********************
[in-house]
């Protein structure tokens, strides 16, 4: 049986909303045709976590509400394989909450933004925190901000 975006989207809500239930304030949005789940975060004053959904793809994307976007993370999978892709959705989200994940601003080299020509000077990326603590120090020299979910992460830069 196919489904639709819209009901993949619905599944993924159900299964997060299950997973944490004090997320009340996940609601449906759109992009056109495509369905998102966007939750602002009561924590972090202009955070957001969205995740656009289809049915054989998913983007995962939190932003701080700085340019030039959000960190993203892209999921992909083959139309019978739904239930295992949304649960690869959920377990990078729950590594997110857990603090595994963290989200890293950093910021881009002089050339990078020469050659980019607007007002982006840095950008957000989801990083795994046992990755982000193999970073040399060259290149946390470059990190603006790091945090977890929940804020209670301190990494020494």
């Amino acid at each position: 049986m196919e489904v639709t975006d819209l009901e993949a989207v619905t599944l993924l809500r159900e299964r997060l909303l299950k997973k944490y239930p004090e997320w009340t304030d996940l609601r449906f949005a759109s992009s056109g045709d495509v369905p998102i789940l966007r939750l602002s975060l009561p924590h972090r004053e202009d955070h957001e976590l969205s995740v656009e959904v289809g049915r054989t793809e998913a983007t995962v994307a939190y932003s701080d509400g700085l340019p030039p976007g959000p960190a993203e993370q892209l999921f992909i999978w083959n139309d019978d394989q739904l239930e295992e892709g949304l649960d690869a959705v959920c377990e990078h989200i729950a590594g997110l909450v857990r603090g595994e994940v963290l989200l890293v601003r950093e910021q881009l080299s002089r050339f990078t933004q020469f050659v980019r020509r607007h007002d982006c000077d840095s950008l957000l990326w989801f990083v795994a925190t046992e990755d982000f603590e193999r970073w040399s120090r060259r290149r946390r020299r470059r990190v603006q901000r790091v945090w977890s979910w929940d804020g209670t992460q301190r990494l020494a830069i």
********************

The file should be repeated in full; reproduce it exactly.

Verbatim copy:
[in-house]
């Protein structure tokens, strides 16, 4: 049986909303045709976590509400394989909450933004925190901000 975006989207809500239930304030949005789940975060004053959904793809994307976007993370999978892709959705989200994940601003080299020509000077990326603590120090020299979910992460830069 196919489904639709819209009901993949619905599944993924159900299964997060299950997973944490004090997320009340996940609601449906759109992009056109495509369905998102966007939750602002009561924590972090202009955070957001969205995740656009289809049915054989998913983007995962939190932003701080700085340019030039959000960190993203892209999921992909083959139309019978739904239930295992949304649960690869959920377990990078729950590594997110857990603090595994963290989200890293950093910021881009002089050339990078020469050659980019607007007002982006840095950008957000989801990083795994046992990755982000193999970073040399060259290149946390470059990190603006790091945090977890929940804020209670301190990494020494």
């Amino acid at each position: 049986m196919e489904v639709t975006d819209l009901e993949a989207v619905t599944l993924l809500r159900e299964r997060l909303l299950k997973k944490y239930p004090e997320w009340t304030d996940l609601r449906f949005a759109s992009s056109g045709d495509v369905p998102i789940l966007r939750l602002s975060l009561p924590h972090r004053e202009d955070h957001e976590l969205s995740v656009e959904v289809g049915r054989t793809e998913a983007t995962v994307a939190y932003s701080d509400g700085l340019p030039p976007g959000p960190a993203e993370q892209l999921f992909i999978w083959n139309d019978d394989q739904l239930e295992e892709g949304l649960d690869a959705v959920c377990e990078h989200i729950a590594g997110l909450v857990r603090g595994e994940v963290l989200l890293v601003r950093e910021q881009l080299s002089r050339f990078t933004q020469f050659v980019r020509r607007h007002d982006c000077d840095s950008l957000l990326w989801f990083v795994a925190t046992e990755d982000f603590e193999r970073w040399s120090r060259r290149r946390r020299r470059r990190v603006q901000r790091v945090w977890s979910w929940d804020g209670t992460q301190r990494l020494a830069i």